Gone were the breathless news stories announcing the arrival of the "new Los Angeles." No ethnic or ideological movement swept the city. But on Tuesday, Los Angeles moved quietly--and quite naturally--into a new political era as City Atty. Rocky Delgadillo completed his first full day in office and Alex Padilla was elected City Council president. Thus two of the three most powerful positions in Los Angeles city government are now being held by Mexican Americans.
Last month, Newsweek glibly called James K. Hahn's victory over Antonio Villaraigosa in the mayoral race a "brownout." Disappointed partisans implied that L.A.'s "Latino future" had somehow been put on hold.
Yet equating Villaraigosa's candidacy with the culmination of a massive demographic shift not only unduly burdened the former Assembly speaker, it mistook the part for the whole. It also reduced the region's ongoing ethnic transition to a zero-sum game in which, presumably, there are winners and losers.
The long-term process of incorporating immigrants and their children into the Los Angeles mainstream should not be considered in terms of winning and losing. As sociologist Amitai Etzioni recently wrote, to either celebrate or decry the "browning of America" is implicitly racist. It wrongly assumes that the country's new ethnic makeup will fundamentally alter the national ethos and that members of emergent ethnic groups do not share the same basic aspirations and principles with other Americans.
The media's incessant drumbeat about the region's ethnic metamorphosis has fundamentally misunderstood the slow, incremental, evolutionary nature of cultural and ethnic fusion. Perhaps in a search for drama, we've been wasting energy dividing the city between the old and the new and anticipating some dramatic break between the two.
The steady focus on so-called ethnic "communities," those mythical, mutually exclusive entities with their own agendas and leaders, has obscured the more profound, organic process by which Angelenos--particularly the young--live and work together in a complex series of concentric communities that transcend simple ethnic categorization. Only in textbooks do ethnic groups live in vacuums and do cultures change over in cleanly definable shifts.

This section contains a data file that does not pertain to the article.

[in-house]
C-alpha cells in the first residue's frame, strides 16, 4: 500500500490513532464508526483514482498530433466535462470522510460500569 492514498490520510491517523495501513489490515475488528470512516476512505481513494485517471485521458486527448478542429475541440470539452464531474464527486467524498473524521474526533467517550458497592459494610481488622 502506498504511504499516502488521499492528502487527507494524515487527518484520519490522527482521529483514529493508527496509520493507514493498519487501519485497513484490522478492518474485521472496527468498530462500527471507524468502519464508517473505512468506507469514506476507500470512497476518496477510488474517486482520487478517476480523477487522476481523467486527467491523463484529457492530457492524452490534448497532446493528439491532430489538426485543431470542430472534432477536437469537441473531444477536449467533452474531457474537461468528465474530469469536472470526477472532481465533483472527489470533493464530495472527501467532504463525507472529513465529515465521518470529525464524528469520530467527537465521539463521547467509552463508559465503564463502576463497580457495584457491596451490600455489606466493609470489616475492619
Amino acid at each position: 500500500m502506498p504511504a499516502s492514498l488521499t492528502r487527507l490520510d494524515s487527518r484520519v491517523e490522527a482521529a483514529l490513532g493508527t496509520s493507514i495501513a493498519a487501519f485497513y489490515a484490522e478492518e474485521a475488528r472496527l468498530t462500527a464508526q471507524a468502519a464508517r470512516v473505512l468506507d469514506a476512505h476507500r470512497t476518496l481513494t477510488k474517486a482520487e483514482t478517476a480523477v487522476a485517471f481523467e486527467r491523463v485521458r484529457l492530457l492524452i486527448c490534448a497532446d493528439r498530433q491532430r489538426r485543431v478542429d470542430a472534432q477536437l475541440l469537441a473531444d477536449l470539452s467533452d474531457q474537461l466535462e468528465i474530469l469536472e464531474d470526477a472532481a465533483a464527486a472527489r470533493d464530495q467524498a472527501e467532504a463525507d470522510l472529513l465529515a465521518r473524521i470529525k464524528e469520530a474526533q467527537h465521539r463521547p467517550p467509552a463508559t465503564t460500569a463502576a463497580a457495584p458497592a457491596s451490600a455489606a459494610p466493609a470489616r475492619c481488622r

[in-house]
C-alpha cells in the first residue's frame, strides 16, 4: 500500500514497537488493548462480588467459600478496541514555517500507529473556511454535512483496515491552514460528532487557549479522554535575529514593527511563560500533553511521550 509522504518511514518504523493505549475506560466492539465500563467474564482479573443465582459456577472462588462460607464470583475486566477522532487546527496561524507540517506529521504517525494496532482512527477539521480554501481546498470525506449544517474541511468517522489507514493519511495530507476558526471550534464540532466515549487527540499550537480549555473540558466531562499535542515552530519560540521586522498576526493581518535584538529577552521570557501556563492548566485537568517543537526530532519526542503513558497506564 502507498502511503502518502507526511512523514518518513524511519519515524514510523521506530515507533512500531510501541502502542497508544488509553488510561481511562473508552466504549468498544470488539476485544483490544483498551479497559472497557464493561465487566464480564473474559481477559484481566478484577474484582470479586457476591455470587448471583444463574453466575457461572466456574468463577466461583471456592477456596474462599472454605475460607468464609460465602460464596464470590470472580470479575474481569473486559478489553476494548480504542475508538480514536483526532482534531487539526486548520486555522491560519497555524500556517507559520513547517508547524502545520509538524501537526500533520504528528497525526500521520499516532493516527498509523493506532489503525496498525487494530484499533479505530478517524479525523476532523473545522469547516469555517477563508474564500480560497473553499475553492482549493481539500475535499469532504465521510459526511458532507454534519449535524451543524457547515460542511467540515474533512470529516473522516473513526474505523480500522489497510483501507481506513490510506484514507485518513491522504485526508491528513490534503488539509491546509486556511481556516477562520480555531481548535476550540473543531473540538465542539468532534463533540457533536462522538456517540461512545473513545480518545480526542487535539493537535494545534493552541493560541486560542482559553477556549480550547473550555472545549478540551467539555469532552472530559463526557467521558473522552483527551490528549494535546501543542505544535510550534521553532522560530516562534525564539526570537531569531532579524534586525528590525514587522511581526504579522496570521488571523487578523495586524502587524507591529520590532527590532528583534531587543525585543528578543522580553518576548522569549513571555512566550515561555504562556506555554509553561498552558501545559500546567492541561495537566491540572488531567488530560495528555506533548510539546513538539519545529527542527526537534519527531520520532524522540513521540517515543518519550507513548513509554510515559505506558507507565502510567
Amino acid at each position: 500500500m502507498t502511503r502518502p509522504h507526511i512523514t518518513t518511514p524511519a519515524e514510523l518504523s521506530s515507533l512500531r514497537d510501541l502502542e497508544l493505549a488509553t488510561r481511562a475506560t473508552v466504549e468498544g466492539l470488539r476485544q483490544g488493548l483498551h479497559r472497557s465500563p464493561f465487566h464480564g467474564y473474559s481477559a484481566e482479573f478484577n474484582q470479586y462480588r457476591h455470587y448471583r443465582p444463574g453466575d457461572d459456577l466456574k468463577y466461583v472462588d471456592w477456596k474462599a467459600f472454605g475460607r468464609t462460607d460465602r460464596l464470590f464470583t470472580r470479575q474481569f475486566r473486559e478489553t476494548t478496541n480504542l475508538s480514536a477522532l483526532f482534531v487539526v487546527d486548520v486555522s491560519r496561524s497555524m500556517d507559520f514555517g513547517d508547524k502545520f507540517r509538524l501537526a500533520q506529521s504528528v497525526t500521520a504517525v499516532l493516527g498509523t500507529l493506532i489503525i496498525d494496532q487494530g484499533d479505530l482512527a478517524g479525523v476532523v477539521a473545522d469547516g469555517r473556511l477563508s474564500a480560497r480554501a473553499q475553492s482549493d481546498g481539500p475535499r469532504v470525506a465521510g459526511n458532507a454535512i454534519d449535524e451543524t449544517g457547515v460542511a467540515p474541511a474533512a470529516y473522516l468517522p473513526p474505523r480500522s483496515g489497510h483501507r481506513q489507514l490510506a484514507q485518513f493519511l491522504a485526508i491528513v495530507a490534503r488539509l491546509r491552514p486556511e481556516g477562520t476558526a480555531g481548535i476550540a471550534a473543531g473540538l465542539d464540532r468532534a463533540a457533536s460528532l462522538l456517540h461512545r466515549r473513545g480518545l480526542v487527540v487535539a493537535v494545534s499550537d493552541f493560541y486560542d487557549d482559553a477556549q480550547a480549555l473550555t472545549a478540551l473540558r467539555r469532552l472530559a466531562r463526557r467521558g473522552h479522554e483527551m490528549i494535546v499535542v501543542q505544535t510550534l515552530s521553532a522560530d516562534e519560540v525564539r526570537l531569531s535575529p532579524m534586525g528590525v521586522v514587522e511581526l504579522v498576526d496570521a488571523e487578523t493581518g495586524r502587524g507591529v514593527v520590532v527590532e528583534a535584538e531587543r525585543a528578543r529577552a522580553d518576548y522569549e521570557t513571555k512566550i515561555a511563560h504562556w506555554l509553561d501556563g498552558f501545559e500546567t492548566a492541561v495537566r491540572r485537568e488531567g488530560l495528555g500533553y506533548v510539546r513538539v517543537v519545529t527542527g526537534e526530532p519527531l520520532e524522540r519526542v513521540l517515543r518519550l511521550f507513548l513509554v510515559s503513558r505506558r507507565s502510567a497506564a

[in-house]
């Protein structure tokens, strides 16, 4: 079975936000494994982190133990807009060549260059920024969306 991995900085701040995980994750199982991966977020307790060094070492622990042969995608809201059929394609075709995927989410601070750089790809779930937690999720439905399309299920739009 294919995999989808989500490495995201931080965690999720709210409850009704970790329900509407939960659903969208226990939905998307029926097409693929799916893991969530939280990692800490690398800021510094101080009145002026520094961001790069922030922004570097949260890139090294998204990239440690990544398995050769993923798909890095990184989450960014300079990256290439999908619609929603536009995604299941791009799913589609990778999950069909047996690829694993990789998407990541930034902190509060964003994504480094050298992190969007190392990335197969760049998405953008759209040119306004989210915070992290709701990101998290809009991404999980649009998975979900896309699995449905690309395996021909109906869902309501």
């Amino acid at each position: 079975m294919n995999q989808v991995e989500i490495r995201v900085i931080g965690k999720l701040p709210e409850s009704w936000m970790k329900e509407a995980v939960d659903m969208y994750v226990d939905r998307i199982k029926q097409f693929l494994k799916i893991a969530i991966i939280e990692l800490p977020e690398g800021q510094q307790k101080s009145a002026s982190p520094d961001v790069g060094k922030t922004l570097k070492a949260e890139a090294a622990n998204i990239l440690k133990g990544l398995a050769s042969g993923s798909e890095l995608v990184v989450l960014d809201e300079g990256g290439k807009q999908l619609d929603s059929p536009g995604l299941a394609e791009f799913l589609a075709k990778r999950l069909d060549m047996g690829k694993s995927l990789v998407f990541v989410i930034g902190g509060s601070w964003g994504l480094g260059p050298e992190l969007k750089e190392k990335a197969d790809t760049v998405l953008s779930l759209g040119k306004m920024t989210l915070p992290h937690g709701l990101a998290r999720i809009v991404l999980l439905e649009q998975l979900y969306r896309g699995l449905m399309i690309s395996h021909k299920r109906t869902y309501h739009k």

In reality, both the newcomers and the long established are transforming each other through a combination of mutual cooperation, conflict and competition. In 1950, when Los Angeles was already the second-largest Mexican city in the world, poet Octavio Paz wrote that L.A.'s "Mexicanism ... floats in the air," never mixing with the American world of precision and efficiency.
Half a century later, the sight of a 28-year-old MIT-trained engineer and child of immigrants, Alex Padilla, presiding over the Los Angeles City Council signals the beginning of an era that should be characterized not by talk of ethnic dominance or "takeovers" but of cultural and ethnic integration.
In the late 1920s, U.S. Rep. John C. Box of Texas warned his colleagues on the House Immigration and Naturalization Committee that the continued influx of Mexican immigrants could lead to the "distressing process of mongrelization" in the U.S. He argued that because most Mexicans were products of mixing among whites and Indians and sometimes blacks, they had a casual attitude toward interethnic relations and were likely to mix freely in the U.S.
His vitriol notwithstanding, Box was right about Mexicans not keeping to themselves. Apart from the cultural isolation of immigrants, subsequent generations are oriented toward an American mainstream culture to which they have begun to add their influence.
Mexican Americans--and Latinos as a whole--cannot be properly understood as a mutually exclusive racial, linguistic or cultural category in a nation of competing minorities. They do not share the overarching ethnic narrative--what Martin Buber called the "vocation of uniqueness"--of Jews. Nor do they have a shared history of oppression that has united African Americans and forged what W.E.B. Du Bois called a "double-consciousness"--an unreconciled tension in being black and American.
The continued Mexicanization of Los Angeles--and, indeed, America--must be understood in terms of cultural blending rather than replacement. As with this week's shift in L.A. city government, the most fundamental changes are likely to occur quietly and without the overburdened ethnic iconography of this year's mayoral campaign.
The political agents of this change may surprise those who have romanticized or feared the region's ethnic metamorphosis. Like L.A.'s new City Council president and city attorney, they are likely to be all-American public figures who played baseball at MIT or football at Harvard.